• Free Speech, Network Activism, and Intellectual Property Rights: Finally, this module will continue themes throughout the course to ascertain the future of free speech online and what role the students want for themselves as producers of media in the internet age. Will it be an age of big business or people politics?

Assessment Proportions

Coursework: 100%

MCS.224: Media and Visual Culture

  • Terms Taught: Michaelmas Term only.
  • US Credits: 4 Semester Credits.
  • ECTS Credits: 8 ECTS Credits.
  • Pre-requisites: Two semesters of sociology.

Course Description

Everyday life is often described as bombarding us with images, and contemporary culture is therefore frequently understood as a visual culture. But what do such statements actually mean? How far is our culture a visual culture? What role does media play in a visual culture? How is vision linked to practices – including representation, the gaze and embodiment – of power and inequality? In what ways might these practices be challenged or resisted? Does vision only involve seeing, or is visual culture multi-sensory? This course will introduce theories and practices that have addressed these questions.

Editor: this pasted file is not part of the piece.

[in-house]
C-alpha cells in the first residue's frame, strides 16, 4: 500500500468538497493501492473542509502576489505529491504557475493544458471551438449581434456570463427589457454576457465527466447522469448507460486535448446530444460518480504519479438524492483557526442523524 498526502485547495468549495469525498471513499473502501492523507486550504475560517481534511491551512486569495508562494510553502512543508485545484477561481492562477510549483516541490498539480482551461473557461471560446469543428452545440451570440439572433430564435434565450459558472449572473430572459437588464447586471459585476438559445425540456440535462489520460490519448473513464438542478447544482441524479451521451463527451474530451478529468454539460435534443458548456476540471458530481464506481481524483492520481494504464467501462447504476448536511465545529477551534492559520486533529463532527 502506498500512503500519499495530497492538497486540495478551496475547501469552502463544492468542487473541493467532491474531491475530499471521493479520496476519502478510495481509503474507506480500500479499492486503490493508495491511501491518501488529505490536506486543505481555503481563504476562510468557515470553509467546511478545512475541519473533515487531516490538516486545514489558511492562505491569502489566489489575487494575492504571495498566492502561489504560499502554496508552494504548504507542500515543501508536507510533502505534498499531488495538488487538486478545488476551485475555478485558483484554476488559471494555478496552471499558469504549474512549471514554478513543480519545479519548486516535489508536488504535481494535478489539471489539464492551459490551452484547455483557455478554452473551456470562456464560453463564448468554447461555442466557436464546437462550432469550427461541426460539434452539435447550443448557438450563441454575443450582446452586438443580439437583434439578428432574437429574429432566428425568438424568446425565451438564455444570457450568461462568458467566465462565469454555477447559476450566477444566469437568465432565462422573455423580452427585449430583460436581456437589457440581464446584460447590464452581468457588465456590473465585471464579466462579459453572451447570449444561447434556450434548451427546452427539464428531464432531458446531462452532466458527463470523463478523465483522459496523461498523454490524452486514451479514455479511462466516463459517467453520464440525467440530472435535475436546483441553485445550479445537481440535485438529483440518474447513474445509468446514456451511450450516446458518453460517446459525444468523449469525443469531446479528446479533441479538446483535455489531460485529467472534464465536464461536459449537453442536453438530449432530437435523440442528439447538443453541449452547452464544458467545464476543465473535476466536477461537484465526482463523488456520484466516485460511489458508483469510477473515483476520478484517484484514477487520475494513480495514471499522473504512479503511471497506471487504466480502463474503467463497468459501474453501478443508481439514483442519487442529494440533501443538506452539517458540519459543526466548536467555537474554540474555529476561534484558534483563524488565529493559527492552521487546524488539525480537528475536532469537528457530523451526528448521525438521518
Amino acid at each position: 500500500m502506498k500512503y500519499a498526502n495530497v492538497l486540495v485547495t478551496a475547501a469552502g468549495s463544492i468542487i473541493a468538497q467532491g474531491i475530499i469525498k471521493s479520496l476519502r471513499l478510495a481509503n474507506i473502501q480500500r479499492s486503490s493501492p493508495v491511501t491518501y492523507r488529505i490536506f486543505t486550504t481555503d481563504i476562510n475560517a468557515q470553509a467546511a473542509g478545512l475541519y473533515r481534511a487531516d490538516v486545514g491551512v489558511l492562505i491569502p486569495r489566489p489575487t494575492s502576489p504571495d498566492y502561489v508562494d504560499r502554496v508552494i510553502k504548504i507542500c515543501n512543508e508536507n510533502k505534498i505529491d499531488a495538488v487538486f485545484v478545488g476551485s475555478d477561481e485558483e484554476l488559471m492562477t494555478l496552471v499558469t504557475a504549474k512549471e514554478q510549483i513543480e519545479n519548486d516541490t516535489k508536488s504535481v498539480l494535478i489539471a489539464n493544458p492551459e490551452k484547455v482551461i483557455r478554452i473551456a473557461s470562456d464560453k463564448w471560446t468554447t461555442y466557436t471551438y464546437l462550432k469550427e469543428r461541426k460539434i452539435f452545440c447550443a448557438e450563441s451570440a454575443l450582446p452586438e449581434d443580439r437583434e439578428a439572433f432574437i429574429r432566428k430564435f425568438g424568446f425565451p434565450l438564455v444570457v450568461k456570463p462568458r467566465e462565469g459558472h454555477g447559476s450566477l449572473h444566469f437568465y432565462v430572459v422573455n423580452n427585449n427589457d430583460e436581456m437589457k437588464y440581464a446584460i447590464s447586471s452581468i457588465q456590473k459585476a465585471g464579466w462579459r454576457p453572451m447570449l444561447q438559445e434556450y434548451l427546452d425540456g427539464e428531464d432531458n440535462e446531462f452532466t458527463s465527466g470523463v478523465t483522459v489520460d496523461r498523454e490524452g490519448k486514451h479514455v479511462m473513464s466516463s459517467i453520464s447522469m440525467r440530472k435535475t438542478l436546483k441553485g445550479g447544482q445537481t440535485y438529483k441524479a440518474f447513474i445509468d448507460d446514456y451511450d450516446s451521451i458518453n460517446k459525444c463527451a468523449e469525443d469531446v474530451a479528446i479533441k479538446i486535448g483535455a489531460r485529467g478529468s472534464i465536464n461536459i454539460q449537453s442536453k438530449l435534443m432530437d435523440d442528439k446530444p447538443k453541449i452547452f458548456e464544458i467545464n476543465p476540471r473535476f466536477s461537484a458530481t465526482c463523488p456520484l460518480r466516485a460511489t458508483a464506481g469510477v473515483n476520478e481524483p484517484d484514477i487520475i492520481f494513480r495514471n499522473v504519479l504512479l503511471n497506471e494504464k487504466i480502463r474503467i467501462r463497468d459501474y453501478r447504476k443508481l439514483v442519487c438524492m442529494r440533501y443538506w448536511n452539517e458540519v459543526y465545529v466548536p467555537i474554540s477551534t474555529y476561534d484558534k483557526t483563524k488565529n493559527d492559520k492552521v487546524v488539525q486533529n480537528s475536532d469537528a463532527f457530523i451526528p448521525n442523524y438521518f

Educational Aims

The aim of this module is to introduce and examine recent and ongoing themes in Media and Cultural Studies and Sociology.  It will provide students with an opportunity to:

  • compare and contrast competing and complementary critical perspectives on vision and visuality, media and culture;
  • to develop a sophisticated understanding of theories and practices of visual culture;
  • to express, discuss and debate complex ideas and abstractions in a confident and coherent manner; 
  • to develop a sophisticated understanding of studies of visual culture.